Commissioning: COMMISSIONING EXISTING Systems Renovations
From an HVAC system perspective, most buildings are integrated organisms whose terminal unit performance, i.e., satisfying the building occupants, is dependent on a number of infrastructure systems. When defining a commissioning program for the partial renovation of an existing building, how far back into the infrastructure should the HVAC (this also applies to electrical, lighting, security, and life safety systems) commissioning attention extend? I believe that many people who have tried to keep the HVAC commissioning scope within the confines of the architectural boundaries of a renovation have been frustrated and disappointed with the results.
Working on the big pictureAs an example, let's think about a project (or phase of a project) to renovate half of a patient floor in a hospital. Those patient rooms and support spaces are served by an AHU that also serves other patient rooms, horizontally and/or vertically adjacent to the renovated area. That AHU is dependent on steam and chilled water from a campus central utility plant. Similarly, the perimeter heat in each room is served by hot water generated by a building steam-to-hot water heat exchanger and distributed by building pumps.
Essentially, the only HVAC components within the architectural boundaries of the half floor are VAV reheat air terminal units and perimeter radiation. The obvious minimum commissioning scope would be to only commission those terminal VAV and perimeter radiation units. On the surface, that's one approach to keeping the renovation scope and cost "reasonable."
However, the design intent criteria needs to reflect the central system parameters expected to be available at the time of testing. If the engineers and contractors working on the renovation are to be responsible for terminal unit performance, they can only commit to system performance over which they have control. Therefore, if the evaluation and upgrade of HVAC system components outside of the architectural boundaries of a project is not included in the project team members' scope, they must "cover themselves" by defining the base expectations for central system performance. Some examples of these include:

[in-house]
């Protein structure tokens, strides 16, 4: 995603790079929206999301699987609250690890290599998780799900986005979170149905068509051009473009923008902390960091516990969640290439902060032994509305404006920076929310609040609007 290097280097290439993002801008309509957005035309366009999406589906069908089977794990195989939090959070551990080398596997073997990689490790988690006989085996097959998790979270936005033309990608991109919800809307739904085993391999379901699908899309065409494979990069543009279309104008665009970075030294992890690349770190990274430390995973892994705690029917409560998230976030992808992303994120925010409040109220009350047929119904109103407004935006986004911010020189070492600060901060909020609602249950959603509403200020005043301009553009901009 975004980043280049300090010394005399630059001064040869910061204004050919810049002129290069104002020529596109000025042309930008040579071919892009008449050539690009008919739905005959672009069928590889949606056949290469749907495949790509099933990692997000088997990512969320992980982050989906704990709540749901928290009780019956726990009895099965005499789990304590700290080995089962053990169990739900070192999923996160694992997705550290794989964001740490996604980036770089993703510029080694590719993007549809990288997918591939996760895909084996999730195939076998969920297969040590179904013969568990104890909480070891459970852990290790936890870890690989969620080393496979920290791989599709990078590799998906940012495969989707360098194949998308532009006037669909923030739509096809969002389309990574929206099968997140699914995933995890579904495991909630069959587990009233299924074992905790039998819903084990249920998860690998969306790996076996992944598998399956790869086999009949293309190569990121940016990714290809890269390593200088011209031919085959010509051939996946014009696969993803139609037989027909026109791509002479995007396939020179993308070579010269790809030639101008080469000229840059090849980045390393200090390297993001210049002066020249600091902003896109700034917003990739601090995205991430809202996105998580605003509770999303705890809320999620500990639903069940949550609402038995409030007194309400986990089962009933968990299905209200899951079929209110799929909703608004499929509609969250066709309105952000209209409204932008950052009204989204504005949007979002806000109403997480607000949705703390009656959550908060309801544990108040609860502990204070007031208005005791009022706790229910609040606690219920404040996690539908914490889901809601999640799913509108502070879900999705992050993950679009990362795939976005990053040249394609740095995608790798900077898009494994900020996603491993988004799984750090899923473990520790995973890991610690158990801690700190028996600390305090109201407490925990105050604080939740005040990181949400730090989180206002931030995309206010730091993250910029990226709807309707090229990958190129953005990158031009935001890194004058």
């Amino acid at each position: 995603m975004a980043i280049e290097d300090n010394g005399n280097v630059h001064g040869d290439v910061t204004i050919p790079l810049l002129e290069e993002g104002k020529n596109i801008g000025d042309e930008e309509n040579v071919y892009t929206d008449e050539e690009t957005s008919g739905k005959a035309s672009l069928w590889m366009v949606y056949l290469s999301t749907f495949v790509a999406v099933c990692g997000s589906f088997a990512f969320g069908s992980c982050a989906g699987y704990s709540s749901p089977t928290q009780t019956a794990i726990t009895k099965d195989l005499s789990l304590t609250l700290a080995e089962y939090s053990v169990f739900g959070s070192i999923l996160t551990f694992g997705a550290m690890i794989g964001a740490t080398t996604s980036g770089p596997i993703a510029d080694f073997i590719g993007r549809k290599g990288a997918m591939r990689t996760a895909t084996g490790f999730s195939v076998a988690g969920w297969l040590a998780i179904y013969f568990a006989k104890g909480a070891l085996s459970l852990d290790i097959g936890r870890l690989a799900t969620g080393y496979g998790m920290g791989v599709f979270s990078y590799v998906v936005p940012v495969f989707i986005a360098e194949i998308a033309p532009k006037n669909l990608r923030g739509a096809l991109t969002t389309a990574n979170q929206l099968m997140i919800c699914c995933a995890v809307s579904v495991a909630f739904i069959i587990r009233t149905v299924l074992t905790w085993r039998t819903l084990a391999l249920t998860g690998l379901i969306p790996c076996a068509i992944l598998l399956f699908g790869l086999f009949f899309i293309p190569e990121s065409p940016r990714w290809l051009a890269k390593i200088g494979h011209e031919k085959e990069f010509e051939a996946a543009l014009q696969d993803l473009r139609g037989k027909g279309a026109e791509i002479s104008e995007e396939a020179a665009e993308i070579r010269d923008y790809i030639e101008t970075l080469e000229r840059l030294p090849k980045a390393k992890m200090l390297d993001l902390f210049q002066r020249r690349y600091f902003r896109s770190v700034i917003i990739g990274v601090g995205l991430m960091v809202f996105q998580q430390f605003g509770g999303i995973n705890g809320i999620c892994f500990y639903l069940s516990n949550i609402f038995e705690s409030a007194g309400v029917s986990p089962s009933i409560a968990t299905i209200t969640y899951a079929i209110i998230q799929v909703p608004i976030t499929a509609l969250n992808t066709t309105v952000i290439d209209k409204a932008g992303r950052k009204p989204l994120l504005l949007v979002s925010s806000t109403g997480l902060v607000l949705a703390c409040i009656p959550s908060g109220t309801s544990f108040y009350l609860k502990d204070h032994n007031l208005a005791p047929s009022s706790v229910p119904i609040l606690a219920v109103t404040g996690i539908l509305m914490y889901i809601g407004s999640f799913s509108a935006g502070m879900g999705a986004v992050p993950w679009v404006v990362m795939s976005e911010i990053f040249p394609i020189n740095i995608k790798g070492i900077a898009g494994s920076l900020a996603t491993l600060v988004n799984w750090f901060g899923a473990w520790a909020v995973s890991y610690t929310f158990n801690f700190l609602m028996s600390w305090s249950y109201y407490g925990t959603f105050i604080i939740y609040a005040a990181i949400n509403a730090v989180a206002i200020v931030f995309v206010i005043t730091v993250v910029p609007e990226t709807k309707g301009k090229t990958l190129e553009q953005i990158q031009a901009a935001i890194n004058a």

- Supply duct static pressure and airflow at a specific location
- Return duct static pressure and airflow at a specific location
- Supply air temperature
- Hot water supply and return pressures
- Hot water supply temperature
Spreading the responsibilityThe onus of meeting these expectations will fall on the building owner/operator. The commissioning testing process will necessarily include verification that these existing system conditions are available prior to testing the performance of the renovation contractors' terminal devices. This adds an interesting twist that many owners are not used to in a project, i.e., their being accountable for aspects of the system performance. This responsibility is the "cost" of limiting the scope of the renovation team to the architectural boundaries of the renovation.
This can get a bit dicey, especially if the owner simply "believes" or "hopes" that the existing systems will perform as documented in the DID. It will come as a rude surprise if the owner's systems don't perform up to snuff at the end of construction. Therefore, I advise owners to take this responsibility very seriously.
If a building owner wants to separate out existing systems commissioning (e.g., retrocommissioning or the process of confirming that the existing central systems are working properly) from a limited renovation scope of work, that's the owner's prerogative. However, in order to expedite on-time final testing and completion of the renovation, the owner should put forth a concerted effort to verify that he can hold up his end of the bargain (central system performance) at the end of construction. This can be done with the owner's in-house staff, an outside commissioning consultant, or the commissioning professional working on the renovation project.
This specific example represents a common situation commissioning professionals deal with every day. Another significant example affecting new construction is a building planned for a campus served by central heating, cooling, pneumatic, and/or electrical systems. While there is no single correct answer to the question, "How far back into the existing support systems do we need to take commissioning?" the key is to discuss it with the building owner, designers, and contractors during the commissioning planning process. As with most commissioning issues, addressing challenges early helps to mitigate every team member's risk.